Here are some of the search queues:

  • bible verses osama
  • bible verses to support osama bin laden’s death
  • bible verse osama bin laden
  • acripture regarding bin ladens death (sic)
  • good bible verses relating to osama’s death
  • bible verses about osama bin laden death
  • christian verses on bin laden
  • bible verses on the death of osama
  • how to apply scripture to bin ladens death

I stress again what I have stressed countless times before.  It is dilettante-esque to believe one can (a) find passages to support murder in an ancient book, written for other reasons, hundreds of years ago and (b) find verses which mention or discuss current events (you have to not only be a dilettante, but you have to be completely stupid to think Osama is mentioned or discussed in the Bible–so if you were one of those people who were searching for Biblical references to Osama…don’t admit it to anyone and save yourself the embarrassment).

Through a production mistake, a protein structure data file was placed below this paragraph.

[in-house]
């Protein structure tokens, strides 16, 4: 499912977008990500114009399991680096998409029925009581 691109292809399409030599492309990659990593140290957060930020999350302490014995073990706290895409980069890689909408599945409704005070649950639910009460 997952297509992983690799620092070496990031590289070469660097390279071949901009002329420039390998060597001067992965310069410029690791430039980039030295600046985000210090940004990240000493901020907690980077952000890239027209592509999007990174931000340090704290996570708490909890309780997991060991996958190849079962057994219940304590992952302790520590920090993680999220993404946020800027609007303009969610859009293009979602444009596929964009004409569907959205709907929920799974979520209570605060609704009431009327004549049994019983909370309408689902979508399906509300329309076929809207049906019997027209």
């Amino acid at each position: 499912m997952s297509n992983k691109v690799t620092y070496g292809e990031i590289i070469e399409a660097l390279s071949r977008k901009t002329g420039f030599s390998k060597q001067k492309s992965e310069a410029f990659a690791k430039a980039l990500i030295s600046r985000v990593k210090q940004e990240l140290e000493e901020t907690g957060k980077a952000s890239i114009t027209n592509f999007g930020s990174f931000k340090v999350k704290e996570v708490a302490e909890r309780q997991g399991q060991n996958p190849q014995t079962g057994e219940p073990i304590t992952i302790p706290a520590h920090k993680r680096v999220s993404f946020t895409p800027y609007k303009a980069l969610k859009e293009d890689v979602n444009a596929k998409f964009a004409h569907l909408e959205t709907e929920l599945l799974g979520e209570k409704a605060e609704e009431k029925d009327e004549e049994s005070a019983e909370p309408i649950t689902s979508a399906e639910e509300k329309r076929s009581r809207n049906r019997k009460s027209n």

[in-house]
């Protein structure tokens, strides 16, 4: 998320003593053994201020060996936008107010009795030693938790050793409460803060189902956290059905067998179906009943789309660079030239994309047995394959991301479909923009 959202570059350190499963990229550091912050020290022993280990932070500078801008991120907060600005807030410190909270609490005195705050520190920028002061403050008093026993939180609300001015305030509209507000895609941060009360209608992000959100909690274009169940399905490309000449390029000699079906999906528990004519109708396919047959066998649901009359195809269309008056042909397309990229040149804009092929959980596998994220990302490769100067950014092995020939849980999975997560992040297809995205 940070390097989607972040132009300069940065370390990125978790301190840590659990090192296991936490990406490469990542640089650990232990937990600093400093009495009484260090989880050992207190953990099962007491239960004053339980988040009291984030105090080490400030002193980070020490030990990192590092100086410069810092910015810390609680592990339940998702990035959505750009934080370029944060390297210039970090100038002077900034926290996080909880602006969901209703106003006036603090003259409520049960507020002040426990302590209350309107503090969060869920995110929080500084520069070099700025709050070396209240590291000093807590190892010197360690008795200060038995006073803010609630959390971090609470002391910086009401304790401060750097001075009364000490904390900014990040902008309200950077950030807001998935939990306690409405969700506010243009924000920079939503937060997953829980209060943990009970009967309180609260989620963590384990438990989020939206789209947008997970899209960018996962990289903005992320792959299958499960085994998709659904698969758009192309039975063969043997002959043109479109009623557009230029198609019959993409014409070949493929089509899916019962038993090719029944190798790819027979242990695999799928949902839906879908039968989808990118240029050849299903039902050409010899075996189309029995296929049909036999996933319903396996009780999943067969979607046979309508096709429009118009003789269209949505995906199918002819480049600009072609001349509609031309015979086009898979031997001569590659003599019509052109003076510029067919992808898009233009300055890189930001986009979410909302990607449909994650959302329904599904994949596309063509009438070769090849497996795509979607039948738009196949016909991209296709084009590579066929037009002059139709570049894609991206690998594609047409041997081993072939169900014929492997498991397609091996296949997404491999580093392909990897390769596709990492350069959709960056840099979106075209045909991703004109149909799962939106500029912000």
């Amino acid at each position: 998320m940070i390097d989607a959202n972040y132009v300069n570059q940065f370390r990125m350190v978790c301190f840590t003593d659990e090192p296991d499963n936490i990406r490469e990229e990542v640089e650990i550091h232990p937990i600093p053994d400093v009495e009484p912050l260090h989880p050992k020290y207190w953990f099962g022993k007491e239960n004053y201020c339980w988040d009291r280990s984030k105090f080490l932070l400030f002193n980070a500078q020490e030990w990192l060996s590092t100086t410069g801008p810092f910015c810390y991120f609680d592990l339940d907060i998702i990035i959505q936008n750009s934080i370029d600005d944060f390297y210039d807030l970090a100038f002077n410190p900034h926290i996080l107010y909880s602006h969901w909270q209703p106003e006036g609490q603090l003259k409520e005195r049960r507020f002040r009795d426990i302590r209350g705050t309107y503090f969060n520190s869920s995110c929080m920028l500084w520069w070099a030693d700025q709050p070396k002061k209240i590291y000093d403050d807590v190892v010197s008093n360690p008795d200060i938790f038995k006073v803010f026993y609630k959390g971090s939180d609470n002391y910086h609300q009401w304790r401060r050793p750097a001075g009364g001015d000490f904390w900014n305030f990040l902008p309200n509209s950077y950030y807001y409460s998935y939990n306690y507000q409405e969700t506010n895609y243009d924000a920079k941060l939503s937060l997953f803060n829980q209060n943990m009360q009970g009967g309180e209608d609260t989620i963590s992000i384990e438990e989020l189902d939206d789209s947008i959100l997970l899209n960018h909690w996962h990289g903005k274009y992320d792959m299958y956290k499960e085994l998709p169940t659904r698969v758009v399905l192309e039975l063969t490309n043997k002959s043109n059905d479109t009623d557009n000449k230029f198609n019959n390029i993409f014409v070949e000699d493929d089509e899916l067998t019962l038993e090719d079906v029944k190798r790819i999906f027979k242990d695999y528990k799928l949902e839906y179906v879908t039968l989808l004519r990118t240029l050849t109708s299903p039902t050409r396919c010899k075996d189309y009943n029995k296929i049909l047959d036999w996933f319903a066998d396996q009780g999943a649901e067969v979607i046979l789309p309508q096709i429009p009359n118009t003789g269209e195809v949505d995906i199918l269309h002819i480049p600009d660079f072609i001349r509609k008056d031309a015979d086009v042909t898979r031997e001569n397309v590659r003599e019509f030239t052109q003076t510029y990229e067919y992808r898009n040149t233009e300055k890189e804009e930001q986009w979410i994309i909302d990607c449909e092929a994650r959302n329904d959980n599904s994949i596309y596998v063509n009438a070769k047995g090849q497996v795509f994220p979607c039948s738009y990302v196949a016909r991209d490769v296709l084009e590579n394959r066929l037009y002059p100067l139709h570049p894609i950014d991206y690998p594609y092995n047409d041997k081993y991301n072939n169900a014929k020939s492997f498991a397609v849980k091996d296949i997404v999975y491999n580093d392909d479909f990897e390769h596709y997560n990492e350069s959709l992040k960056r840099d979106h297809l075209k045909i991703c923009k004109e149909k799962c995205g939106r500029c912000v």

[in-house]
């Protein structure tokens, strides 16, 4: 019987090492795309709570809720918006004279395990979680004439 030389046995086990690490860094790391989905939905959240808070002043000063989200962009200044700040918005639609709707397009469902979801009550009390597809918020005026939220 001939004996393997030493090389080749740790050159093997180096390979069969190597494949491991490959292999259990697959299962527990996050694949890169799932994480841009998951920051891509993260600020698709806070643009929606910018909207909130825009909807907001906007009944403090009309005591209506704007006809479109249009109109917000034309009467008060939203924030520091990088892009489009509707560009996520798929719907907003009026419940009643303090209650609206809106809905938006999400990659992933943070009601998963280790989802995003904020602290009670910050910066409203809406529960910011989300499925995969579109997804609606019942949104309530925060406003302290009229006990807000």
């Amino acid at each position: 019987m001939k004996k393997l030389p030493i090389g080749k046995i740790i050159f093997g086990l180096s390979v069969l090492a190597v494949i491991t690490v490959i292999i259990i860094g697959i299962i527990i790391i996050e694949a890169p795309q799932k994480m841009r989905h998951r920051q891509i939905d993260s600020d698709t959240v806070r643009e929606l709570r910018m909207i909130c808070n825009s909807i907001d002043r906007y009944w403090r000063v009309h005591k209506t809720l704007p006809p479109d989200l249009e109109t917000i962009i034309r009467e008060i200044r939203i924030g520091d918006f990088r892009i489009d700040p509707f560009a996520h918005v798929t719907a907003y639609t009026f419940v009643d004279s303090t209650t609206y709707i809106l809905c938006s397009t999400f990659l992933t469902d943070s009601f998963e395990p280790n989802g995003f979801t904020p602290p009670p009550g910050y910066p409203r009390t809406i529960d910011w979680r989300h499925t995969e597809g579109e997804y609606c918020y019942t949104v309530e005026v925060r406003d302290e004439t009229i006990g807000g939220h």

So what should you do if you want to find validation for the death of Osama?  Here are some thoughts:

  1. Seek council from other (currently living, that is to say, alive) human beings.  You can find them in your church, synagogue, mosque, community center, school, where ever.  But the Bible doesn’t have the answers because (*gasp*) the books of the Bible weren’t written for you.
  2. Consider why you are seeking reasons to happily justify death with more death (while I am as relieved as any other American that Osama is dead, I still recognize that killing is killing, regardless how you dress it up).
  3. If you are seeking evidence from the Bible that the death of Osama will usher in the end times, you might need serious medical or psychological evaluation.  Or you can join a cult and follow this loon.  He’s a dilettante as well, so you can have all sorts of deplorable and dilettantish conversations that distort and manipulate the Biblical texts. (But just to be sure you’re aware, since you are into these sorts of dilettante things, the world will not end this month either).

Whatever you choose to do, do something.  Because, trust me, if you got here by searching for these or similar terms, you’re doing it wrong.